A Sighting Today, Kudzu Invasion Tomorrow?

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kudzu bug on gray background

Let me start out by saying, yes, there has been a confirmed kudzu bug in Davidson County, but no there has not been an “invasion”…. just yet.  Like the stink bug and Asian lady beetle who are not native to our area, but in recent years have soared in numbers, it could only be a matter of time before the kudzu bug does the same, so be on the lookout.

Believe it or not there are some people that don’t know what the kudzu bug is, and they have no idea what kudzu is!  Kudzu and the kudzu bug, aka the bean plataspid, are both foreign invaders here in our country.  We intentionally introduced one of these invaders, but the other one seems to have found its way here all on its own.  Both of them are damaging our crops and our lands.  Last year they made their debut here in our neck of the woods. 

They were discovered as far north as Rutherford County and then this year they were also spotted in Davidson County, near Vanderbilt One Hundred Oaks.

The kudzu plant originated in Asia, and was brought to the United States as part of the World’s Fair in 1876 at the Central Exposition in Philadelphia and again in 1883 at the New Orleans Exposition.  It was marketed in the Southeast as an ornamental plant that could be used to shade porches, a high protein animal food source, and also a cover plant to help prevent soil erosion.  Like so many other plants, animals, and insects that we introduce to new habitats, the kudzu plant has become an evasive and out of control ‘Federal Noxious Weed’, per the United States Department of Agriculture in 1997.  As of today, this noxious weed is thought to have covered 7,400,000 acres of land in the Southeastern U.S.  It has been named ‘the vine that ate the south.’

The kudzu bug was first recorded here in the states in the fall of 2009 in Georgia.  The speculation is that it accidentally came in through the Atlanta airport.  These bugs like to feed from the kudzu plant.  They feed off the sap in the plant with their sucking mouth parts.  While they don’t actually eat the leaves, these sap suckers can eventually kill the plant that they are feeding on.  This is good news for those of us in the southeast dealing with the kudzu weed overgrowth, but these plant sap sucking insects have a taste for a lot more than just kudzu sap.  They enjoy feasting on other plants like:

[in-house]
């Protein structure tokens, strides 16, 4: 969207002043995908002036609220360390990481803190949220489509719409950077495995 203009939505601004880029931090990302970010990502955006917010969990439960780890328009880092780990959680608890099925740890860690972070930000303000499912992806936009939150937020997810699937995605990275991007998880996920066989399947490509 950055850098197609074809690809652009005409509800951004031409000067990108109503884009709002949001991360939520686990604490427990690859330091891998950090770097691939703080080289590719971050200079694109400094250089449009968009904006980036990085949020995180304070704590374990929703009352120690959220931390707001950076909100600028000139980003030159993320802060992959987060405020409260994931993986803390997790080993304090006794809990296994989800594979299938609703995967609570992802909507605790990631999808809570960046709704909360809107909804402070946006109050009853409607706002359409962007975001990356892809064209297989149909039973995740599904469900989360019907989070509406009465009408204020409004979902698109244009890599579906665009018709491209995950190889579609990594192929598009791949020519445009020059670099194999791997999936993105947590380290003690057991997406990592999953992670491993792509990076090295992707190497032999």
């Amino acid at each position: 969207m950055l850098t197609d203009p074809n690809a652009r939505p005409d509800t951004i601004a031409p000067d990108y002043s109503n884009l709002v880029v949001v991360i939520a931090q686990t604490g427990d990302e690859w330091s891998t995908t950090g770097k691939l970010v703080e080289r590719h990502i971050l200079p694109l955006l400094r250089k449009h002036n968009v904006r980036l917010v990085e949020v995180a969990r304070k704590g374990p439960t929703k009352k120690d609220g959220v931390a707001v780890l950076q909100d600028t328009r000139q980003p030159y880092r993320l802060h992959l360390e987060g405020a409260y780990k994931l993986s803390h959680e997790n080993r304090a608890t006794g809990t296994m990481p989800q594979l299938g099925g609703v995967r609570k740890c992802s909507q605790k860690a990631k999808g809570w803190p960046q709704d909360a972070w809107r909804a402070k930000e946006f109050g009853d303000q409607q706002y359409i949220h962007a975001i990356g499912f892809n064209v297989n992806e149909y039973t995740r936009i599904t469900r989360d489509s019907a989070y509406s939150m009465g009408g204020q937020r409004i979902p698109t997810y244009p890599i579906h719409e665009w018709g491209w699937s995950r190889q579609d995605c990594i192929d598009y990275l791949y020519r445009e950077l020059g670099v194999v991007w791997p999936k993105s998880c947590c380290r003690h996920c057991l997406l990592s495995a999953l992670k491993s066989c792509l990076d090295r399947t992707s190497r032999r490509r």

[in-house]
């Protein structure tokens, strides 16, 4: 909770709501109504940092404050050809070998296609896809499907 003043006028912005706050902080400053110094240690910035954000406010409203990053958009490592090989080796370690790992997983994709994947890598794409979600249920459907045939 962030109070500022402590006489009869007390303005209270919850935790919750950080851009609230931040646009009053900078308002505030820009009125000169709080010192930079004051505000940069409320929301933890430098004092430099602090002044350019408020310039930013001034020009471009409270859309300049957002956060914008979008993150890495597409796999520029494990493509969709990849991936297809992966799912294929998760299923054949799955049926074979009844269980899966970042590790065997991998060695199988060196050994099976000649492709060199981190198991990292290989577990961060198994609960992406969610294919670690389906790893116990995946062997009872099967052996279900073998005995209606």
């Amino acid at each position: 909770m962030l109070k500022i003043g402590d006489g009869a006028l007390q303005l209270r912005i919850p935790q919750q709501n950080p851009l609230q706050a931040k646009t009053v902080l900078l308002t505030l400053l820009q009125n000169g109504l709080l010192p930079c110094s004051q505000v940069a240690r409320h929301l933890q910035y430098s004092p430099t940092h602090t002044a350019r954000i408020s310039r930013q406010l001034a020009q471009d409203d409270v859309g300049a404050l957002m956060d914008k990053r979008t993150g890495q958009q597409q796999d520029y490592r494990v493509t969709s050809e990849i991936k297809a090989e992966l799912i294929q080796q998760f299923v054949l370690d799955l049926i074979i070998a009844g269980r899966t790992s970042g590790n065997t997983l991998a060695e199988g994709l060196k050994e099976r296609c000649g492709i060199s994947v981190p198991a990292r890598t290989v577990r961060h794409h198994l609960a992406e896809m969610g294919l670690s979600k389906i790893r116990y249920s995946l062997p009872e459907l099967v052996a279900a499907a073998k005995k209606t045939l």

• Butter beans
  • Green beans
  • Peanuts
  • Field peas
  • Soybeans

These bugs are most certainly an agricultural pest that can kill and damage acres and acres of soybean crops.  They are also a nuisance pest when they congregate on the sides of houses in the fall looking for a warm crack or crevice to spend the winter in.  Per the University of Tennessee Institute of Agriculture, they seem to be especially attracted to white siding, and the best way to keep them out of your home or business is to seal up the buildings as best as possible and do perimeter sprays, especially around potential entry points like doors and windows.

The good news is that kudzu bugs are likely not an issue for you now, but be on the lookout next fall and the falls to come and rest assured knowing that at All American we’re ready for them with our Perimeter PLUS Pest Control Services.  There’s a reason that this is our most popular service because it works!  This year round service will reduce all the common pests that pester us here in Tennessee, inside your home and outside, and this most assuredly includes the kudzu bug.  Stop battling this foreign invader on your own and let the experts here at All-American keep them out of your house and out of your life.  Contact us today!

Tags: home pest controlpest controlkudzu bug

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